Despite your best planning and efforts to prepare for retirement, you’re still likely to encounter some kind of unexpected challenges after you stop working. According to Charles Schwab, there are five retirement surprises, which might come as a financial shock to many older workers. However, if you’re prepared, you can avoid allowing seeing these disruptions derail your golden years.
Consider working with a financial advisor to create or update a retirement plan.
“Withdrawing an extra $10,000 from savings for a new roof might not seem like much in the grand scheme of things, but it can interfere with plans for other expenses if you haven’t anticipated it—especially since those funds are now no longer at work in the market,” says Rob Williams, managing director of financial planning at the Schwab Center for Financial Research.
Hidden Housing Costs
Unexpected home repairs are the most common surprise, according to the Society of Actuaries. That can include needing an entirely new roof, furnace and air-conditioner, major plumbing problems and other issues that can lurk in a paid-off home you’ve owned for years.
Experts recommend setting aside 1% to 2% of your home’s current value for annual maintenance and repairs, as well as having your home thoroughly inspected by a professional who can help you identify potential problems. Another consideration is budgeting for improvements that can help you age in place, such as wheelchair access, a walk-in shower, better lighting, ergonomic door handles and more.
Uncovered healthcare costs
Healthcare is the single biggest line item retirees need to consider. While Medicare can be a huge benefit for retirees, don’t assume it covers everything. While Medicare Part A covers hospital stays and Part B covers doctor visits, you’ll still face prescription costs and co-pays for services. In addition, dental, vision and hearing care aren’t covered under basic Medicare.
Adding Medicare Part D coverage can handle prescription costs, while private Medigap insurance can be added to handle expenses not covered by Medicare. Another option is to look at one of the many Medicare Advantage plans, which include Part A and Part B and can add coverage for vision, dental and other costs.
Retirees should budget between $450 and $850 a month for each person, including insurance premiums and out-of-pocket costs. If you’ve got the option while working, consider opening a health savings account (HSA), which allows you to save and invest tax-free and doesn’t tax withdrawals for eligible healthcare expenses, including Medicare premiums.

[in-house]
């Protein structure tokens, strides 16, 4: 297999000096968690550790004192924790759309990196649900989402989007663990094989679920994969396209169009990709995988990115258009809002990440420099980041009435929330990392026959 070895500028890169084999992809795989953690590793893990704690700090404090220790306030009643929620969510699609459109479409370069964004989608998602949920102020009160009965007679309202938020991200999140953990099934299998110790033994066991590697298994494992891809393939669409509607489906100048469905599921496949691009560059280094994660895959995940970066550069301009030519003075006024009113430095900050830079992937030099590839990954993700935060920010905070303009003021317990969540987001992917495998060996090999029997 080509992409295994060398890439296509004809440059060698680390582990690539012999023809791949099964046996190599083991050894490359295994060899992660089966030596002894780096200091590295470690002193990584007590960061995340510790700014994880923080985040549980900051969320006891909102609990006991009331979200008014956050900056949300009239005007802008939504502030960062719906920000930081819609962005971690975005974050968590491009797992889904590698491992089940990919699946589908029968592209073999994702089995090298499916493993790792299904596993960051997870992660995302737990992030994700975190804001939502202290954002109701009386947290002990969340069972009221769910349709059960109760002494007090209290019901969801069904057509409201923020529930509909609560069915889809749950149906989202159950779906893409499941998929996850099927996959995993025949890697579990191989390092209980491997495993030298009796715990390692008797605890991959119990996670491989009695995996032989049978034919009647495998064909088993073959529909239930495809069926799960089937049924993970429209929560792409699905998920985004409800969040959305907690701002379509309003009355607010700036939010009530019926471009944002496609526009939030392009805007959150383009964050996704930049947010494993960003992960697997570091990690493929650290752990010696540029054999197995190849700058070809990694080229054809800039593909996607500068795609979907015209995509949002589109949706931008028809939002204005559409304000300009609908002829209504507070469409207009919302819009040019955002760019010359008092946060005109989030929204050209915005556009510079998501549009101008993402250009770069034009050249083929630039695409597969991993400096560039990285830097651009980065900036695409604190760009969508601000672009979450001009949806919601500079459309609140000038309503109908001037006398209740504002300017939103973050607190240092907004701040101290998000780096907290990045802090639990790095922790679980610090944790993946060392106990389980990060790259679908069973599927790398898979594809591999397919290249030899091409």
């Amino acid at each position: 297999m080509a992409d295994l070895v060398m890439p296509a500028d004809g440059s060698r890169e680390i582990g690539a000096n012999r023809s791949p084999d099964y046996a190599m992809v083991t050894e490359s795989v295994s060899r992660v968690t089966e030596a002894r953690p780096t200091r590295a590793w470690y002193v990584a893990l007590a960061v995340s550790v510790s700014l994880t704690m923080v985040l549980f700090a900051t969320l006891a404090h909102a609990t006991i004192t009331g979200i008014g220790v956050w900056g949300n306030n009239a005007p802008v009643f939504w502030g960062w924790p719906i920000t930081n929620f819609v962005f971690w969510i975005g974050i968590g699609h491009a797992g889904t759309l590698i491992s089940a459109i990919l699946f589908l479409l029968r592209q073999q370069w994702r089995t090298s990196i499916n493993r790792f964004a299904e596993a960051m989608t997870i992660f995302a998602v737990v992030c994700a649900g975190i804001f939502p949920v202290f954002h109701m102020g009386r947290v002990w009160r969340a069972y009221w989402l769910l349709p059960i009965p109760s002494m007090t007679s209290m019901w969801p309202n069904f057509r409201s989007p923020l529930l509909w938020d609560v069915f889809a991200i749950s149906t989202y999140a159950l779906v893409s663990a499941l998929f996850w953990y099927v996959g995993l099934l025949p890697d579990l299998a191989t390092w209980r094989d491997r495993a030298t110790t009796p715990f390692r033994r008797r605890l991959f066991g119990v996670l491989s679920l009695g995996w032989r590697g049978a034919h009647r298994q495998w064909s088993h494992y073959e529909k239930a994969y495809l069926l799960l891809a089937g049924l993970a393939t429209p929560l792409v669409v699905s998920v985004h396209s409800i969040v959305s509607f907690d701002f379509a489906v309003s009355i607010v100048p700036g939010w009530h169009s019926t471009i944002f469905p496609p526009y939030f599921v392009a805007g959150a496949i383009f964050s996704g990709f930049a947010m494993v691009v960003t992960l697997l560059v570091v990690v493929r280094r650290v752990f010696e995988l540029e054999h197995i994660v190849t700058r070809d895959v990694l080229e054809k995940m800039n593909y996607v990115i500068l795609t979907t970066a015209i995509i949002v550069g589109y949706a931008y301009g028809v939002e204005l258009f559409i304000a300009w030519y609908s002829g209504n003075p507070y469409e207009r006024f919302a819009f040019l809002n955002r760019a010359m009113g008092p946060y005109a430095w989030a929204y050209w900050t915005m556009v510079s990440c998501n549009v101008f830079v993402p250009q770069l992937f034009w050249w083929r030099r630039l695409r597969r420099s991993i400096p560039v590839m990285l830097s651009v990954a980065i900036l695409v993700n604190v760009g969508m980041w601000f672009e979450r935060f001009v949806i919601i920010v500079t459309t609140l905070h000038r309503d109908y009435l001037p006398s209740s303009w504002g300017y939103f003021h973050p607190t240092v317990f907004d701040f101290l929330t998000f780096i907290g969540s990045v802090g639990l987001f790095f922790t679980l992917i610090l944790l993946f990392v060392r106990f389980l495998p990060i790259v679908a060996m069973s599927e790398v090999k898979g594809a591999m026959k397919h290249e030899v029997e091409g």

The cost of extended care as you age can be shocking: A private room in a nursing home can run more than $100,000 each year, while a home care aide will run you around $50,000. Medicare doesn’t cover long-term care and Medicaid assistance is available only after retirees spend down their assets to qualify for low-income status.
While some retirees can depend on their own substantial savings or one help from family members, another option is to purchase long-term care insurance or to add a long-term care rider to a whole life insurance policy or an annuity. The best time to shop for long-term coverage is in your 50s or early 60s.
Aid to adult children
It’s only natural to want to help a son or daughter hit by a financial crisis. Decide how much assistance you can reasonably afford and set clear limits with family members before doling out money from your retirement assets. If you expect to be repaid, structure the loan with a written agreement. If you’re giving money outright, remember that gift taxes apply to any amount over $17,000 made in one year.
Death of a spouse
Beyond the emotional shock of losing a life partner, there can be significant financial implications, too. To stave off this eventuality, put together a financial plan that includes the loss of either spouse, along with an up-to-date will, power of attorney and healthcare power of attorney. Even a couple with simple finances can benefit from an estate plan.
The financial options include insurance to cover final costs and the loss of income, as well as structuring pension payments so that they continue after the pension recipient passes on. Social Security survivor payments also need to be considered before you start collecting benefits. Surviving spouses can collect a portion of the deceased partner’s benefits as early as age 60 (or 50 if disabled). Delaying benefits after your full retirement age increases the benefit payment, which also leaves more for a surviving spouse to collect.
Once you’ve stopped earning income, protecting your retirement assets is the single most important financial move you can make.
Considering how you’ll handle healthcare expenses and other unpredictable retirement costs needs to be part of your retirement planning.
Financial Tips on Retiring
- When and how to collect Social Security benefits is a major retirement consideration, along with estate planning, insurance, tax considerations and more. For help planning your retirement, including how to pay for healthcare, consider working with a financial advisor. Finding one doesn’t have to be hard. SmartAsset’s free tool matches you with up to three vetted financial advisors who serve your area, and you can interview your advisor matches at no cost to decide which one is right for you. If you’re ready to find an advisor who can help you achieve your financial goals, get started now.
- Check out our retirement calculator to get a quick estimate of whether you have sufficient funds to support the lifestyle you aim for.
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